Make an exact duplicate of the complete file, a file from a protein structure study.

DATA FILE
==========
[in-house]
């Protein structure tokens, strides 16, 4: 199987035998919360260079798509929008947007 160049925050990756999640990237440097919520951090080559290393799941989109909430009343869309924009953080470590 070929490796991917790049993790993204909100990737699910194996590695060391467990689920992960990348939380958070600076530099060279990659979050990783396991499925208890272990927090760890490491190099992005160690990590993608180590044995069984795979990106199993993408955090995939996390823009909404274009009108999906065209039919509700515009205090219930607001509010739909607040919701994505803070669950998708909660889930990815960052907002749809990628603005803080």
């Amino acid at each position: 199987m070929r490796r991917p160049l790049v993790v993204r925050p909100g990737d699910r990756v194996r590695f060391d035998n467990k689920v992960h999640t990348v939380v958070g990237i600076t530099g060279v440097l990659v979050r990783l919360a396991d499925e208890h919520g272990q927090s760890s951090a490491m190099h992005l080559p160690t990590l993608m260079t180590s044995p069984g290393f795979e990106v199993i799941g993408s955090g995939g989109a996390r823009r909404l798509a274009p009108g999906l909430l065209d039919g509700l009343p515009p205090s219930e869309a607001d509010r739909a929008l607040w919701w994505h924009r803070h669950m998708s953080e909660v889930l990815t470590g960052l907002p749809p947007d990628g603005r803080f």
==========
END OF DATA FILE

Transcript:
[in-house]
């Protein structure tokens, strides 16, 4: 199987035998919360260079798509929008947007 160049925050990756999640990237440097919520951090080559290393799941989109909430009343869309924009953080470590 070929490796991917790049993790993204909100990737699910194996590695060391467990689920992960990348939380958070600076530099060279990659979050990783396991499925208890272990927090760890490491190099992005160690990590993608180590044995069984795979990106199993993408955090995939996390823009909404274009009108999906065209039919509700515009205090219930607001509010739909607040919701994505803070669950998708909660889930990815960052907002749809990628603005803080």
């Amino acid at each position: 199987m070929r490796r991917p160049l790049v993790v993204r925050p909100g990737d699910r990756v194996r590695f060391d035998n467990k689920v992960h999640t990348v939380v958070g990237i600076t530099g060279v440097l990659v979050r990783l919360a396991d499925e208890h919520g272990q927090s760890s951090a490491m190099h992005l080559p160690t990590l993608m260079t180590s044995p069984g290393f795979e990106v199993i799941g993408s955090g995939g989109a996390r823009r909404l798509a274009p009108g999906l909430l065209d039919g509700l009343p515009p205090s219930e869309a607001d509010r739909a929008l607040w919701w994505h924009r803070h669950m998708s953080e909660v889930l990815t470590g960052l907002p749809p947007d990628g603005r803080f």